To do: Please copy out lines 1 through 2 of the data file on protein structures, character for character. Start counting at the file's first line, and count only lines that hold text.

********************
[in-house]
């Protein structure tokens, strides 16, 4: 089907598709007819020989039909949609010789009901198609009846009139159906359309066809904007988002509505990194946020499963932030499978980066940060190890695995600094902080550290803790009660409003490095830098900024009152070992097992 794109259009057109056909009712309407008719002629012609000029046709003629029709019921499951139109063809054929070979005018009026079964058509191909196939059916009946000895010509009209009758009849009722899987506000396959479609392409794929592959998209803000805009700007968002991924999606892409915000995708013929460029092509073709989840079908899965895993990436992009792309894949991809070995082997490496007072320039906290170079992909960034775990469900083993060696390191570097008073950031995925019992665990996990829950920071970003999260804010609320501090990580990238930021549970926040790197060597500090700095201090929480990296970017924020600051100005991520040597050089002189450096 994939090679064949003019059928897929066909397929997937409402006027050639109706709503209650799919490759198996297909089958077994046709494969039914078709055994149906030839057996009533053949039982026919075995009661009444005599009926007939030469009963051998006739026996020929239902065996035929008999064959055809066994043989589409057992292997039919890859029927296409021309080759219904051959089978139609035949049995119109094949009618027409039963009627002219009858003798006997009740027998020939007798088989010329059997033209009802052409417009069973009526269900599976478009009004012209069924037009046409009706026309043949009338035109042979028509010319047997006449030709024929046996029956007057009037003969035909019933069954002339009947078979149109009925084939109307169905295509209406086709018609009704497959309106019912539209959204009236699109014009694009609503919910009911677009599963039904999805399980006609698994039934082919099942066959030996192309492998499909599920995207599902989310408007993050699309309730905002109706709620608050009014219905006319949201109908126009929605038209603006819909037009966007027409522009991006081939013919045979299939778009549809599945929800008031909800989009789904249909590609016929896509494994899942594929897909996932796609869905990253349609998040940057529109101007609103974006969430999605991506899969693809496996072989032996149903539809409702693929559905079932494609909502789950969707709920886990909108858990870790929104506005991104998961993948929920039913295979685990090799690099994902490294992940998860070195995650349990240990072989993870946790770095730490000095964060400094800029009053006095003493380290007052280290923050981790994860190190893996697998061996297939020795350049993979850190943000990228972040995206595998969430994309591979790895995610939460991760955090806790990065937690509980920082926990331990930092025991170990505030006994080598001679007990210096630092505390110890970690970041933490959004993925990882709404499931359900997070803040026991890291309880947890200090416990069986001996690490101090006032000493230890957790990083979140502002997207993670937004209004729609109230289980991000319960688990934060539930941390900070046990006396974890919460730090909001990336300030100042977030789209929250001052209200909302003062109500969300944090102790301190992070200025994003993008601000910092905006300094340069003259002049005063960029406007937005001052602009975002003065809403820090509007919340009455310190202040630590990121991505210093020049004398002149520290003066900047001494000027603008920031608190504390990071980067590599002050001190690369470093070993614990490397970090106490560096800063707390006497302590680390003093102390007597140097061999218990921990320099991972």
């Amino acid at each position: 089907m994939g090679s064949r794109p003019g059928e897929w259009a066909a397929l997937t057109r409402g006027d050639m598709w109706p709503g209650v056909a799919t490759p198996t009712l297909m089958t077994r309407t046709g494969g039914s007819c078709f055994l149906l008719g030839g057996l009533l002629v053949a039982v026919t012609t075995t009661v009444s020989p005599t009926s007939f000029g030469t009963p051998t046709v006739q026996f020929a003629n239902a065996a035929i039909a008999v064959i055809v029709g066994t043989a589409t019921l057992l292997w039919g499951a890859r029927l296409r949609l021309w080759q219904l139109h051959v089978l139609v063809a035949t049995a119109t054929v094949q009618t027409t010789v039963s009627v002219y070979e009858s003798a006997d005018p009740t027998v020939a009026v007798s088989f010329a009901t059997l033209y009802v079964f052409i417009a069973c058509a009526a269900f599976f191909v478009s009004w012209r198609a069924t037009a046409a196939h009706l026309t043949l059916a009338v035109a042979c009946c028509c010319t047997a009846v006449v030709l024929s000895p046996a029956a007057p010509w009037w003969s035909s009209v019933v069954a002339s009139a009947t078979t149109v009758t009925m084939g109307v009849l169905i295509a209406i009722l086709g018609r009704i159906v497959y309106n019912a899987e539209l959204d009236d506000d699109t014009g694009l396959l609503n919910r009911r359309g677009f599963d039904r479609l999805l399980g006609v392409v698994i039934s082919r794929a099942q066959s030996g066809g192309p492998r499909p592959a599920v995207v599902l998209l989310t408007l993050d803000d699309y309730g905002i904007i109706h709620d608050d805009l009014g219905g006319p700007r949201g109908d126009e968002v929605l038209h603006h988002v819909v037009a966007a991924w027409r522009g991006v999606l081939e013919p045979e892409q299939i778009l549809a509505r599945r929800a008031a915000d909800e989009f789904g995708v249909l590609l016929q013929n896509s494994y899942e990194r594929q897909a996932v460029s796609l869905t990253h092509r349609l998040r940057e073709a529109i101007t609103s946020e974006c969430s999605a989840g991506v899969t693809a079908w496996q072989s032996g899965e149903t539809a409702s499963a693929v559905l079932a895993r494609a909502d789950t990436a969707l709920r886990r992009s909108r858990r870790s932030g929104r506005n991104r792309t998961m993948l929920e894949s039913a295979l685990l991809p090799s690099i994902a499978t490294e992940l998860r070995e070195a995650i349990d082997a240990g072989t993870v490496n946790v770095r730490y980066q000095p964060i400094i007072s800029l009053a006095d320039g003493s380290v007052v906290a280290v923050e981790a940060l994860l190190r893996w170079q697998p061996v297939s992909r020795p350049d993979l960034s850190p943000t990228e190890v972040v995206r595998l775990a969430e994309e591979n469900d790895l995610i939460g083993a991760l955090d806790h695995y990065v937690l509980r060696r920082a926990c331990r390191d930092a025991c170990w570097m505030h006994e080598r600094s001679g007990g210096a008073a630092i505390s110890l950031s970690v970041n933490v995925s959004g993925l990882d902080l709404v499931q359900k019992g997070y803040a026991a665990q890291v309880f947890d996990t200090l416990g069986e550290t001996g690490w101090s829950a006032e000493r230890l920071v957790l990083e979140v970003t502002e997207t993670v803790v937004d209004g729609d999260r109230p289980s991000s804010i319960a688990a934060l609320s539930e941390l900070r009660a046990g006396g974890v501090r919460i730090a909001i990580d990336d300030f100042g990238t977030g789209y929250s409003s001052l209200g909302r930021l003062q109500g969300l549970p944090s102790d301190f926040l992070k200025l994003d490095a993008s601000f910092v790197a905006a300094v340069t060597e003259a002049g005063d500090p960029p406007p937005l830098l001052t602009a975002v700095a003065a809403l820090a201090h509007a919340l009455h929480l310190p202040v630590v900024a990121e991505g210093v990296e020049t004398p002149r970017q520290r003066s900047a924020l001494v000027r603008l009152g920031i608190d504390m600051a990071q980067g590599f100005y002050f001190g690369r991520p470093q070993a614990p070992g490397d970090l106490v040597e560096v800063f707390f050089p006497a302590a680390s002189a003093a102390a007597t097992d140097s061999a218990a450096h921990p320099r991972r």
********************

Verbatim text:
[in-house]
């Protein structure tokens, strides 16, 4: 089907598709007819020989039909949609010789009901198609009846009139159906359309066809904007988002509505990194946020499963932030499978980066940060190890695995600094902080550290803790009660409003490095830098900024009152070992097992 794109259009057109056909009712309407008719002629012609000029046709003629029709019921499951139109063809054929070979005018009026079964058509191909196939059916009946000895010509009209009758009849009722899987506000396959479609392409794929592959998209803000805009700007968002991924999606892409915000995708013929460029092509073709989840079908899965895993990436992009792309894949991809070995082997490496007072320039906290170079992909960034775990469900083993060696390191570097008073950031995925019992665990996990829950920071970003999260804010609320501090990580990238930021549970926040790197060597500090700095201090929480990296970017924020600051100005991520040597050089002189450096 994939090679064949003019059928897929066909397929997937409402006027050639109706709503209650799919490759198996297909089958077994046709494969039914078709055994149906030839057996009533053949039982026919075995009661009444005599009926007939030469009963051998006739026996020929239902065996035929008999064959055809066994043989589409057992292997039919890859029927296409021309080759219904051959089978139609035949049995119109094949009618027409039963009627002219009858003798006997009740027998020939007798088989010329059997033209009802052409417009069973009526269900599976478009009004012209069924037009046409009706026309043949009338035109042979028509010319047997006449030709024929046996029956007057009037003969035909019933069954002339009947078979149109009925084939109307169905295509209406086709018609009704497959309106019912539209959204009236699109014009694009609503919910009911677009599963039904999805399980006609698994039934082919099942066959030996192309492998499909599920995207599902989310408007993050699309309730905002109706709620608050009014219905006319949201109908126009929605038209603006819909037009966007027409522009991006081939013919045979299939778009549809599945929800008031909800989009789904249909590609016929896509494994899942594929897909996932796609869905990253349609998040940057529109101007609103974006969430999605991506899969693809496996072989032996149903539809409702693929559905079932494609909502789950969707709920886990909108858990870790929104506005991104998961993948929920039913295979685990090799690099994902490294992940998860070195995650349990240990072989993870946790770095730490000095964060400094800029009053006095003493380290007052280290923050981790994860190190893996697998061996297939020795350049993979850190943000990228972040995206595998969430994309591979790895995610939460991760955090806790990065937690509980920082926990331990930092025991170990505030006994080598001679007990210096630092505390110890970690970041933490959004993925990882709404499931359900997070803040026991890291309880947890200090416990069986001996690490101090006032000493230890957790990083979140502002997207993670937004209004729609109230289980991000319960688990934060539930941390900070046990006396974890919460730090909001990336300030100042977030789209929250001052209200909302003062109500969300944090102790301190992070200025994003993008601000910092905006300094340069003259002049005063960029406007937005001052602009975002003065809403820090509007919340009455310190202040630590990121991505210093020049004398002149520290003066900047001494000027603008920031608190504390990071980067590599002050001190690369470093070993614990490397970090106490560096800063707390006497302590680390003093102390007597140097061999218990921990320099991972």